In addition, section 553(b)(B) of the APA provides that notice and public procedure are not required when an agency for good cause finds them impracticable, unnecessary, or contrary to the public interest. CBP finds that providing notice and public procedure for these regulations would be impracticable, unnecessary, and contrary to the public interest because they set forth procedures that the public needs to know as soon as possible in order to claim the benefit of the retroactive tariff preference provisions of the Act.

Finally, sections 553(d)(1) and (d)(3) of the APA exempt agencies from the requirement of publishing notice of final rules at least 30 days prior to their effective date when a substantive rule grants or recognizes an exemption or relieves a restriction and when the agency finds that good cause exists for not meeting the advance publication requirement. For the reasons described above, CBP has determined that these regulations grant an exemption and relieve restrictions and that good cause exists for dispensing with a delayed effective date.

Executive Order 12866 and Regulatory Flexibility Act

CBP has determined that this document is not a regulation or rule subject to the provisions of Executive Order 12866 of September 30, 1993 (58 FR 51735, October 1993), because it pertains to a foreign affairs function of the United States and implements certain preferential tariff treatment provisions of an international agreement, as described above, and therefore is specifically exempted by section 3(d)(2) of Executive Order 12866. Because a notice of proposed rulemaking is not required under section 553(b) of the APA for the reasons described above, CBP notes that the provisions of the Regulatory Flexibility Act, as amended (5 U.S.C. 601 et seq.), do not apply to this rulemaking. Accordingly, CBP also notes that this interim rule is not subject to the regulatory analysis requirements or other requirements of 5 U.S.C. 603 and 604.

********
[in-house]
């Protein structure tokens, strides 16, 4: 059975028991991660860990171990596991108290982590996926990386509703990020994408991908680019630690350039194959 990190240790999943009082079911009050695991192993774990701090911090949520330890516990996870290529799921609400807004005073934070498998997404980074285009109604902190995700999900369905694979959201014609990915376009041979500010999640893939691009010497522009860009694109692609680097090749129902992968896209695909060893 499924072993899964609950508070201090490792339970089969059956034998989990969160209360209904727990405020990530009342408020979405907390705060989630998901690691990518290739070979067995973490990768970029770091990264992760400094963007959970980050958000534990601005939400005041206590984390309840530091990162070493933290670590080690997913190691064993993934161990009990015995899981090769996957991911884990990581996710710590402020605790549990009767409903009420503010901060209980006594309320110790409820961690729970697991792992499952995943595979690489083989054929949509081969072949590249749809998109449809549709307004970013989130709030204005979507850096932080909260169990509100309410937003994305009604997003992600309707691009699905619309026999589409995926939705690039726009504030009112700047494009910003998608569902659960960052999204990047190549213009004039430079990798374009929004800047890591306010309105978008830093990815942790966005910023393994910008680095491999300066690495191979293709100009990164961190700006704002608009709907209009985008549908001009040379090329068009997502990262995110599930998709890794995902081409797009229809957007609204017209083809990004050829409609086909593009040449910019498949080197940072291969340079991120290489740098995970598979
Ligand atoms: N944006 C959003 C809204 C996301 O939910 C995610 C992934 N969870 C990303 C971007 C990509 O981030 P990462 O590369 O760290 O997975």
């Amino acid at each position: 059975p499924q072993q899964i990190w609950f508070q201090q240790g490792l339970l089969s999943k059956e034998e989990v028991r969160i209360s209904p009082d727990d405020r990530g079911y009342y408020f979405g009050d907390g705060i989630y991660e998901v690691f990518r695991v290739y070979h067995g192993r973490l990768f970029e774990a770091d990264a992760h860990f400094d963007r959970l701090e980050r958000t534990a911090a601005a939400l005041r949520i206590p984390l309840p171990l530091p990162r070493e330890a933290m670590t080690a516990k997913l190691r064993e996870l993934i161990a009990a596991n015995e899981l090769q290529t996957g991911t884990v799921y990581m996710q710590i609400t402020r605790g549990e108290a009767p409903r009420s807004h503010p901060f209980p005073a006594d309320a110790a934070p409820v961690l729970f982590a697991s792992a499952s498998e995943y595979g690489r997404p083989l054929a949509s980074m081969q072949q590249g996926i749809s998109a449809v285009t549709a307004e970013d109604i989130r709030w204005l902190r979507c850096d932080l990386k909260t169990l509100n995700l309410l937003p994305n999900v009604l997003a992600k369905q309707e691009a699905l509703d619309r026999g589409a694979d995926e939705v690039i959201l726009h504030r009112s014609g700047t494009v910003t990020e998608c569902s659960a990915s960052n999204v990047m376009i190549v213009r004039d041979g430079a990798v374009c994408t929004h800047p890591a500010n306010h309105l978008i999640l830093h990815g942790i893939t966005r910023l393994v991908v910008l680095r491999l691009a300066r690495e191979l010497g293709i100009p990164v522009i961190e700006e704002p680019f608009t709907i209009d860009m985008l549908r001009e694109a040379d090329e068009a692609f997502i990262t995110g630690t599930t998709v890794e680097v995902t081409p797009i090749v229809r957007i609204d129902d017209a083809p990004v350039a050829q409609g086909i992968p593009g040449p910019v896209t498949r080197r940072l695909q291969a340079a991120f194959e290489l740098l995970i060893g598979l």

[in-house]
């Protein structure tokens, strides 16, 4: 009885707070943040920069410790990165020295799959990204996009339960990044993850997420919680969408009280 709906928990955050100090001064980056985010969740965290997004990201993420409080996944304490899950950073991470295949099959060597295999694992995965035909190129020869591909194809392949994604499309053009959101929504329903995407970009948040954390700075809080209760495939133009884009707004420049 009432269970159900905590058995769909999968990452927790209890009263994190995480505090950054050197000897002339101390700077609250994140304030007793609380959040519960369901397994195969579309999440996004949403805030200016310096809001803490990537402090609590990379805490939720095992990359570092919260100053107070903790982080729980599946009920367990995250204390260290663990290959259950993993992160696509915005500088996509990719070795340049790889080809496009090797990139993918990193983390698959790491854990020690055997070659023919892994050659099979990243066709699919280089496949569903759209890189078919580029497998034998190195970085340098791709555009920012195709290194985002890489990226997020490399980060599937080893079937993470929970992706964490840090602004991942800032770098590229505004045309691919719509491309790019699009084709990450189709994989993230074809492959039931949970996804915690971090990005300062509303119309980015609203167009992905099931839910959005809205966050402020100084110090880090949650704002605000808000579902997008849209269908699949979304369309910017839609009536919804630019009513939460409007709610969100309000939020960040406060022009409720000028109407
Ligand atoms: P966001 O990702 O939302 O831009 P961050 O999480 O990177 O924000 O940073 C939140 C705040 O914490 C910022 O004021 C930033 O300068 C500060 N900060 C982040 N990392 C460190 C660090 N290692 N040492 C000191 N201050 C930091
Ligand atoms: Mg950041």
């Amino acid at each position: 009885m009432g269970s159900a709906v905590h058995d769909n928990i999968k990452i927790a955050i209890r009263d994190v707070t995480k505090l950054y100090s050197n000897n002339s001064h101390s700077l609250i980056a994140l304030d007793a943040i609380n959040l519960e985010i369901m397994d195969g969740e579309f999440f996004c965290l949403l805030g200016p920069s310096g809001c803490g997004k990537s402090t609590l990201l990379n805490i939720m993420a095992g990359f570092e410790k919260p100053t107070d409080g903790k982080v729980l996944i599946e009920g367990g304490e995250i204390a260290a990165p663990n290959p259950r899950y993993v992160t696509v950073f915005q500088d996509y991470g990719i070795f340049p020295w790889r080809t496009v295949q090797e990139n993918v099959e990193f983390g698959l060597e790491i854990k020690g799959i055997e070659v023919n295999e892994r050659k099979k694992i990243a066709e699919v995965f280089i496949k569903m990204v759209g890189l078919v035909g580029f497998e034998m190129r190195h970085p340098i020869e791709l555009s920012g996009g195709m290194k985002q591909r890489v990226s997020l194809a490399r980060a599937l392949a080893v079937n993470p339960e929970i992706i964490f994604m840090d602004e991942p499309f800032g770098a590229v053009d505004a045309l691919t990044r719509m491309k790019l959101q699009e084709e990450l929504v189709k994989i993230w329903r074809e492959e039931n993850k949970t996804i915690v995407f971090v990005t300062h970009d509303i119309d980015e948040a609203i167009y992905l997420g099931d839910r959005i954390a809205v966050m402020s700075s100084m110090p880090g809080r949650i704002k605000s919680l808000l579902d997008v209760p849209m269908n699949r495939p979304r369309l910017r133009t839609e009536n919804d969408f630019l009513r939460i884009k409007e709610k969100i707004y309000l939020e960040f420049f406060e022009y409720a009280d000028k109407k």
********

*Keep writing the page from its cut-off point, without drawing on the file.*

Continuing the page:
Paperwork Reduction Act

These regulations are being issued without prior notice and public procedure pursuant to the APA, as described above. For this reason, the collection of information contained in these regulations has been reviewed and, pending receipt and evaluation of public comments, approved by the Office of Management and Budget in accordance with the requirements of the Paperwork Reduction Act (44 U.S.C. 3507) on February 22, 2006, under control number 1651-0125.

The collection of information in these regulations is in § 10.699. This information is required in connection with requests for refunds of any excess customs duties paid with respect to entries of textile or apparel goods entitled to retroactive application of preferential tariff treatment under the CAFTA-DR and the Act and will be used by CBP to determine eligibility for such refunds under the CAFTA-DR and the Act. The likely respondents are business organizations including importers, exporters and manufacturers.

Estimated total annual reporting burden: 4,000 hours.

Estimated average annual burden per respondent: 96 minutes.

Estimated number of respondents: 2,500.

Estimated annual frequency of responses: 4.

Comments concerning the collections of information and the accuracy of the estimated annual burden, and suggestions for reducing that burden, should be directed to the Office of Management and Budget, Attention: Desk Officer for the Department of Homeland Security, Office of Information and Regulatory Affairs, Washington, DC 20503. A copy should also be sent to the Trade and Commercial Regulations Branch, Office of Regulations and Rulings, Bureau of Customs and Border Protection, 1300 Pennsylvania Avenue, NW. (Mint Annex), Washington, DC 20229.

Signing Authority

This document is being issued in accordance with § 0.1(a)(1) of the CBP regulations (19 CFR 0.1(a)(1)) pertaining to the authority of the Secretary of the Treasury (or his delegate) to approve regulations related to certain CBP revenue functions.

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List of Subjects in 19 CFR Part 10

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Amendments to the Regulations